The Tudor Pelagos FXD is the latest dive watch from the Geneva brand, and it delivers something of a twist in this rarefied segment of professional tool watches. As we have written about extensively, the dive watch is a very specific type of watch that must fulfil specific criteria.
Tudor upends this with the introduction of a bidirectional bezel, thus reminding us all that there are functional reasons for something other than the unidirectional bezel. This bezel is one of the characteristics that will no doubt make the Tudor Pelagos FXD an incredible collectible model.
The watch was not only inspired by Tudor’s established historical relationship with the French navy or Marine Nationale but also represents a new working relationship with them. Yes the Tudor Pelagos FXD is a true professional tool watch, and the Marine Nationale helped make it so.
To begin with though, some explanations are required about the Tudor Pelagos FXD Ref. 25707B. You need not concern yourself too much about the reference number but hardcore collectors will want to take note of it. Something else to consider seriously is the 42mm titanium case, with its signature fixed lugs; we presume the FXD in the name refers to this fact. Not for nothing, this is salient because most third-party straps will not work here.
The bar between the lugs is as much a part of the case as, well the case middle. Tudor explained this decision as something its partner for the Pelagos FXD, the Marine Nationale’s combat swimmers the Commando Hubert, required. While our own common use experience tells us that spring bars rarely fail, rarely does not mean never. The integrated bars in the Pelagos FXD will not break by accident.
Returning to the bezel of the Pelagos FXD, here Tudor has opted for something unique in dive watches. It is bidirectional, retrograde graduated, with a 120 clicks and a 60-minute countdown scale that has nothing to do with dive times. Tudor itself noted that the Pelagos FXD does not conform to ISO 6425 standards. This is because Marine Nationale wanted something that can be used for underwater navigation.
This is a very specific function that we are not qualified to assess so here is how Tudor explains it, directly as reported in its press materials:
“Underwater navigation consists of reaching a precise location by sea, without surfacing, by following a meticulously planned route. Divers carry out this underwater navigation in pairs, connected to one another by a strap known as a “life line”, and complete a series of straight swims guided by a magnetic compass. They swim at a constant speed for a set time in each section, completing as many sections as necessary whilst timing each one exactly.”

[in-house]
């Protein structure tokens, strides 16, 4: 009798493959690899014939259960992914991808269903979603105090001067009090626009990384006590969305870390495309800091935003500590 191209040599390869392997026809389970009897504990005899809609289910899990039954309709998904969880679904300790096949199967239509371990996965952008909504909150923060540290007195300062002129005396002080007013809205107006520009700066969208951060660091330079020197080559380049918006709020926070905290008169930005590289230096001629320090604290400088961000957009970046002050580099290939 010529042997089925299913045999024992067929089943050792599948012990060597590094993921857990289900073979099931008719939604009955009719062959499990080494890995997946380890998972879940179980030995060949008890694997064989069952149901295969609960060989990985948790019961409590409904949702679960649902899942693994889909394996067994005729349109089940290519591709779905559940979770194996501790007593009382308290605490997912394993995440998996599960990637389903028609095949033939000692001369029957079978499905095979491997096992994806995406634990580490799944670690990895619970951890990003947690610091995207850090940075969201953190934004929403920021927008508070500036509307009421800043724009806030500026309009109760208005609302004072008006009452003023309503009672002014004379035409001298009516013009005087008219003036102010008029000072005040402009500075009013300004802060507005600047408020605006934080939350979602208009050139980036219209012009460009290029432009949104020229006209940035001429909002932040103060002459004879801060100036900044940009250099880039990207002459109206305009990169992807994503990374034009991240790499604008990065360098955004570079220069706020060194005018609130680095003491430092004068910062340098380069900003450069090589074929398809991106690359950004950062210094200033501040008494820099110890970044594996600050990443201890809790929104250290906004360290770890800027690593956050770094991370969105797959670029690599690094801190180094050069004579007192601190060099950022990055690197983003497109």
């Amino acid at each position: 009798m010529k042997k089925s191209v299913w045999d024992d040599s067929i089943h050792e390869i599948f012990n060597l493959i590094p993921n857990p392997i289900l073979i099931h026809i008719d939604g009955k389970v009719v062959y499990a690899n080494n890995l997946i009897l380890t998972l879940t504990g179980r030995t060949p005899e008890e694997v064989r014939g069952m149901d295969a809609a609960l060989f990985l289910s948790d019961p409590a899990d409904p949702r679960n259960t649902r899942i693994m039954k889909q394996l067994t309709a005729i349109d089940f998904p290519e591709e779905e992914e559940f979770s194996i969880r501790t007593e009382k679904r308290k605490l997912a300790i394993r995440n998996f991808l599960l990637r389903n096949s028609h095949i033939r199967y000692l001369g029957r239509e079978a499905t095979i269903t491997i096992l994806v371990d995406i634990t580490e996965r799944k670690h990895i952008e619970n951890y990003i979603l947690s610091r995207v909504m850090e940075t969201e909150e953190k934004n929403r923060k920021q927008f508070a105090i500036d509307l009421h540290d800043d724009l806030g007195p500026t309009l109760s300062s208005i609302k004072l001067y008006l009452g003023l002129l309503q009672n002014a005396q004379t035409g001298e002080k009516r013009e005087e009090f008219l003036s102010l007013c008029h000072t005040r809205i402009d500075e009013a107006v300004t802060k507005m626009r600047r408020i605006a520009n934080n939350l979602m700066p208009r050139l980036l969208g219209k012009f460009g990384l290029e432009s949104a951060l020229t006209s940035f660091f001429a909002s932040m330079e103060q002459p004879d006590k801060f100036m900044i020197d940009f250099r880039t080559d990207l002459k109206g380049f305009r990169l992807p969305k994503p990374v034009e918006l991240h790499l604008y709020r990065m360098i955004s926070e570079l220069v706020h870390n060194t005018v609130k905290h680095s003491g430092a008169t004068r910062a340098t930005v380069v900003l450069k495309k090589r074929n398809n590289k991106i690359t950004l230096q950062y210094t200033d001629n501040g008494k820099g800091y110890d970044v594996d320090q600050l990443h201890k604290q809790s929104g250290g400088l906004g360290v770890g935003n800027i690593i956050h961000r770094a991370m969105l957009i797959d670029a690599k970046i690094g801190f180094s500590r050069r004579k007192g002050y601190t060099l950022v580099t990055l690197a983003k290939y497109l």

“This navigation entails restarting a countdown at each change of course. The anticlockwise graduation and luminescence of the bezel of this model make it easy to set up and monitor each countdown, by aligning the time set for the section to be covered on the bezel with the minute hand. When the minute hand arrives opposite the triangle, the team changes course and the diver in charge of timing begins the next countdown.”
Now Tudor is no stranger to singularly distinctive dive watches (looking at you P01) but this one is probably less divisive. The specialised function aside, the Pelagos FXD seems like it will appeal to a broad segment of the watch-loving public. Well we hope so at least because the watch seems perfectly wearable, especially in this slimmed down style at just 12.75mm thick. While we have not tried on the watch ourselves, we imagine that the self-gripping fabric strap (by Julien Faure as usual) will have the case sit well on the wrist.
That aforementioned thinner case indicates other differences with dive watches. These include changes to the water-resistance rating, down to 200m, which also means the helium release valve is unnecessary. On the other hand, the closed caseback now sports a historically inspired engraving, M.N.21, which stands for Marine Nationale and also the year 2021. Tudor tells us that the year part will change every year, which is a feature that will greatly enhance the collectability of the Pelagos FXD.
Finally, the movement hiding behind that caseback is the automatic MT5602. We asked Tudor why it did not consider the new MT5602-1U with the METAS certification, and the answer basically was about production capacity. MT5602 can simply be built and assembled faster to meet expected demand. This is probably a smart decision.
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